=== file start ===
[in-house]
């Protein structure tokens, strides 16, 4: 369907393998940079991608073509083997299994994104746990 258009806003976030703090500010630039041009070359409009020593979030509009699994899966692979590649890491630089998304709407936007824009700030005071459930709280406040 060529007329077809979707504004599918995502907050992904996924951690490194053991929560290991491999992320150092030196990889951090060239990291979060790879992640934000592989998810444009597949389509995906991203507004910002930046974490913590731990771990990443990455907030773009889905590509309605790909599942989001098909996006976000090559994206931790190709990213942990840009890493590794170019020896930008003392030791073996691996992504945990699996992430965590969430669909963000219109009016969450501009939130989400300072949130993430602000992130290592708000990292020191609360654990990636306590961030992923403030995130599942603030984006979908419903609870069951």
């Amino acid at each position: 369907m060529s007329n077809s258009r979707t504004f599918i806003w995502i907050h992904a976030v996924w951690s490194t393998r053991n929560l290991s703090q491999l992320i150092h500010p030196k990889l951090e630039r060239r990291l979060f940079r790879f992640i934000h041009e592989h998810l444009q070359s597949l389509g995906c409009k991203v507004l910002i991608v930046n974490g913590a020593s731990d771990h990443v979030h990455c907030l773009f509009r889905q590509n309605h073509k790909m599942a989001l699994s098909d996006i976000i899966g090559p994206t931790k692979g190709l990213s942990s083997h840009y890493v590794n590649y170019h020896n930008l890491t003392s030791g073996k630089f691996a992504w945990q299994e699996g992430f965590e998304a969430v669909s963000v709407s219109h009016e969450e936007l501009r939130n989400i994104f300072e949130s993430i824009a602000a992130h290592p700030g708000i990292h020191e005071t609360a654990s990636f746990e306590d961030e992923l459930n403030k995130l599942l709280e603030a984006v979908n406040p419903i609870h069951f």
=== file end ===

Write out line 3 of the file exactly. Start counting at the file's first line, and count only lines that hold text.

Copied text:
């Amino acid at each position: 369907m060529s007329n077809s258009r979707t504004f599918i806003w995502i907050h992904a976030v996924w951690s490194t393998r053991n929560l290991s703090q491999l992320i150092h500010p030196k990889l951090e630039r060239r990291l979060f940079r790879f992640i934000h041009e592989h998810l444009q070359s597949l389509g995906c409009k991203v507004l910002i991608v930046n974490g913590a020593s731990d771990h990443v979030h990455c907030l773009f509009r889905q590509n309605h073509k790909m599942a989001l699994s098909d996006i976000i899966g090559p994206t931790k692979g190709l990213s942990s083997h840009y890493v590794n590649y170019h020896n930008l890491t003392s030791g073996k630089f691996a992504w945990q299994e699996g992430f965590e998304a969430v669909s963000v709407s219109h009016e969450e936007l501009r939130n989400i994104f300072e949130s993430i824009a602000a992130h290592p700030g708000i990292h020191e005071t609360a654990s990636f746990e306590d961030e992923l459930n403030k995130l599942l709280e603030a984006v979908n406040p419903i609870h069951f």